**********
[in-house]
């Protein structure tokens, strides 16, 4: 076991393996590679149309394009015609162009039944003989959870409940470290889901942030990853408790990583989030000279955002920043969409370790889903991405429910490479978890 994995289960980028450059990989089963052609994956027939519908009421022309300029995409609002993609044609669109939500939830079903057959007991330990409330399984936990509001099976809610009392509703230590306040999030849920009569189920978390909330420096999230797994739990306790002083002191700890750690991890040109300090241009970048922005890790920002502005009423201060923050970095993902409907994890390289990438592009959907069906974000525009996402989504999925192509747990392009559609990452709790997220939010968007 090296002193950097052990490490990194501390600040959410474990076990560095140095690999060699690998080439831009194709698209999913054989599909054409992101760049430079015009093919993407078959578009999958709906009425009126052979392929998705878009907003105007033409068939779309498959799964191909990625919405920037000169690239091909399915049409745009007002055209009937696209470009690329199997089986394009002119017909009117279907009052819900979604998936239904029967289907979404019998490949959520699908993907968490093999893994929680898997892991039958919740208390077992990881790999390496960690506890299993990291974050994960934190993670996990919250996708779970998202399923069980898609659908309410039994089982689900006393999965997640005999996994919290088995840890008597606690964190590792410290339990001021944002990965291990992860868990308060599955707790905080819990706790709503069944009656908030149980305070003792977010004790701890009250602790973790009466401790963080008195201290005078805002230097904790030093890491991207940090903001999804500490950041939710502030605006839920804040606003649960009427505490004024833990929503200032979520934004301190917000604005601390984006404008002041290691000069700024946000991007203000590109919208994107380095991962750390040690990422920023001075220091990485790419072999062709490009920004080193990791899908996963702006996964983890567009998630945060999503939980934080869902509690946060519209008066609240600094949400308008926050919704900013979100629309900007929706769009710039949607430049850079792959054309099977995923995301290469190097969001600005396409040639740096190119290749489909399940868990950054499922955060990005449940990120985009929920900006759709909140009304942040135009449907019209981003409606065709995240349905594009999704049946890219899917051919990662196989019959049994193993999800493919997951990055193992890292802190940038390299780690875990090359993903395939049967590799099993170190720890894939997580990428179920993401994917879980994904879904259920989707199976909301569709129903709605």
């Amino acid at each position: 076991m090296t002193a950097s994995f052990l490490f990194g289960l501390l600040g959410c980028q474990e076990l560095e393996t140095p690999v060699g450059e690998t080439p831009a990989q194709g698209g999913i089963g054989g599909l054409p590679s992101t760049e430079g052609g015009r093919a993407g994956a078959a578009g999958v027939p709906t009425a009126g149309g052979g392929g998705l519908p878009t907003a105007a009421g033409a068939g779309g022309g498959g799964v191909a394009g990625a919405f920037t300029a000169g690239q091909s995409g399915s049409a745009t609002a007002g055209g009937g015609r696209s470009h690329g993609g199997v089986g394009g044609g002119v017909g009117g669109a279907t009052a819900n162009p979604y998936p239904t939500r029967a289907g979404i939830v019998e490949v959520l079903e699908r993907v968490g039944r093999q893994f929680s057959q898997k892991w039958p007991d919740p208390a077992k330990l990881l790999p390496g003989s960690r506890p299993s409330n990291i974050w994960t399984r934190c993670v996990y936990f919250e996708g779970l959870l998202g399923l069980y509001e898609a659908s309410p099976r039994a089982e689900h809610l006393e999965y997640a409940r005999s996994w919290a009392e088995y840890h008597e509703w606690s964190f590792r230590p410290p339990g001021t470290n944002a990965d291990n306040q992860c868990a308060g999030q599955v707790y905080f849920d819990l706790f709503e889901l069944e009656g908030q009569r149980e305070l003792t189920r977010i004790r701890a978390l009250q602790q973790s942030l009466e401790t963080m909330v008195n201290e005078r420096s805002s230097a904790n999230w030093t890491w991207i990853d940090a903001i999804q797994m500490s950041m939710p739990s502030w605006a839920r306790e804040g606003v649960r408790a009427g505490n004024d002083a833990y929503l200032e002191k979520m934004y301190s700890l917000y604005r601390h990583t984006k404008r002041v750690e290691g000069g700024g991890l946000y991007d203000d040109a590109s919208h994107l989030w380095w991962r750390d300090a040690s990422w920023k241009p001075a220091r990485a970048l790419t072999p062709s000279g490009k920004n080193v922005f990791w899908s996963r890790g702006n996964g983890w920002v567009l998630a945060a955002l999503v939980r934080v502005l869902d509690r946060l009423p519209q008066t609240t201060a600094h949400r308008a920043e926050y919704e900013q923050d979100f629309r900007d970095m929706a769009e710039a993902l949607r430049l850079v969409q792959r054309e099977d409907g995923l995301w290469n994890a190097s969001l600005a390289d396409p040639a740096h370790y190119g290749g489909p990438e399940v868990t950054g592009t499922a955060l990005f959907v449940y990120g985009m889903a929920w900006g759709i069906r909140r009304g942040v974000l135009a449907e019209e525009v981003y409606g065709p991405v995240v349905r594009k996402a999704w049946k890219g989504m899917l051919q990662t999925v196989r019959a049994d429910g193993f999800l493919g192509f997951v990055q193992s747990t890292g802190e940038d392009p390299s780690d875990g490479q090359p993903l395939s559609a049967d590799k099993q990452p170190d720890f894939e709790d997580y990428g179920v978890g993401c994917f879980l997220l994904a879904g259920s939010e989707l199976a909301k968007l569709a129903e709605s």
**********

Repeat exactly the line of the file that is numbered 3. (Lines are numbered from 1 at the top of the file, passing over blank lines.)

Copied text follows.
């Amino acid at each position: 076991m090296t002193a950097s994995f052990l490490f990194g289960l501390l600040g959410c980028q474990e076990l560095e393996t140095p690999v060699g450059e690998t080439p831009a990989q194709g698209g999913i089963g054989g599909l054409p590679s992101t760049e430079g052609g015009r093919a993407g994956a078959a578009g999958v027939p709906t009425a009126g149309g052979g392929g998705l519908p878009t907003a105007a009421g033409a068939g779309g022309g498959g799964v191909a394009g990625a919405f920037t300029a000169g690239q091909s995409g399915s049409a745009t609002a007002g055209g009937g015609r696209s470009h690329g993609g199997v089986g394009g044609g002119v017909g009117g669109a279907t009052a819900n162009p979604y998936p239904t939500r029967a289907g979404i939830v019998e490949v959520l079903e699908r993907v968490g039944r093999q893994f929680s057959q898997k892991w039958p007991d919740p208390a077992k330990l990881l790999p390496g003989s960690r506890p299993s409330n990291i974050w994960t399984r934190c993670v996990y936990f919250e996708g779970l959870l998202g399923l069980y509001e898609a659908s309410p099976r039994a089982e689900h809610l006393e999965y997640a409940r005999s996994w919290a009392e088995y840890h008597e509703w606690s964190f590792r230590p410290p339990g001021t470290n944002a990965d291990n306040q992860c868990a308060g999030q599955v707790y905080f849920d819990l706790f709503e889901l069944e009656g908030q009569r149980e305070l003792t189920r977010i004790r701890a978390l009250q602790q973790s942030l009466e401790t963080m909330v008195n201290e005078r420096s805002s230097a904790n999230w030093t890491w991207i990853d940090a903001i999804q797994m500490s950041m939710p739990s502030w605006a839920r306790e804040g606003v649960r408790a009427g505490n004024d002083a833990y929503l200032e002191k979520m934004y301190s700890l917000y604005r601390h990583t984006k404008r002041v750690e290691g000069g700024g991890l946000y991007d203000d040109a590109s919208h994107l989030w380095w991962r750390d300090a040690s990422w920023k241009p001075a220091r990485a970048l790419t072999p062709s000279g490009k920004n080193v922005f990791w899908s996963r890790g702006n996964g983890w920002v567009l998630a945060a955002l999503v939980r934080v502005l869902d509690r946060l009423p519209q008066t609240t201060a600094h949400r308008a920043e926050y919704e900013q923050d979100f629309r900007d970095m929706a769009e710039a993902l949607r430049l850079v969409q792959r054309e099977d409907g995923l995301w290469n994890a190097s969001l600005a390289d396409p040639a740096h370790y190119g290749g489909p990438e399940v868990t950054g592009t499922a955060l990005f959907v449940y990120g985009m889903a929920w900006g759709i069906r909140r009304g942040v974000l135009a449907e019209e525009v981003y409606g065709p991405v995240v349905r594009k996402a999704w049946k890219g989504m899917l051919q990662t999925v196989r019959a049994d429910g193993f999800l493919g192509f997951v990055q193992s747990t890292g802190e940038d392009p390299s780690d875990g490479q090359p993903l395939s559609a049967d590799k099993q990452p170190d720890f894939e709790d997580y990428g179920v978890g993401c994917f879980l997220l994904a879904g259920s939010e989707l199976a909301k968007l569709a129903e709605s």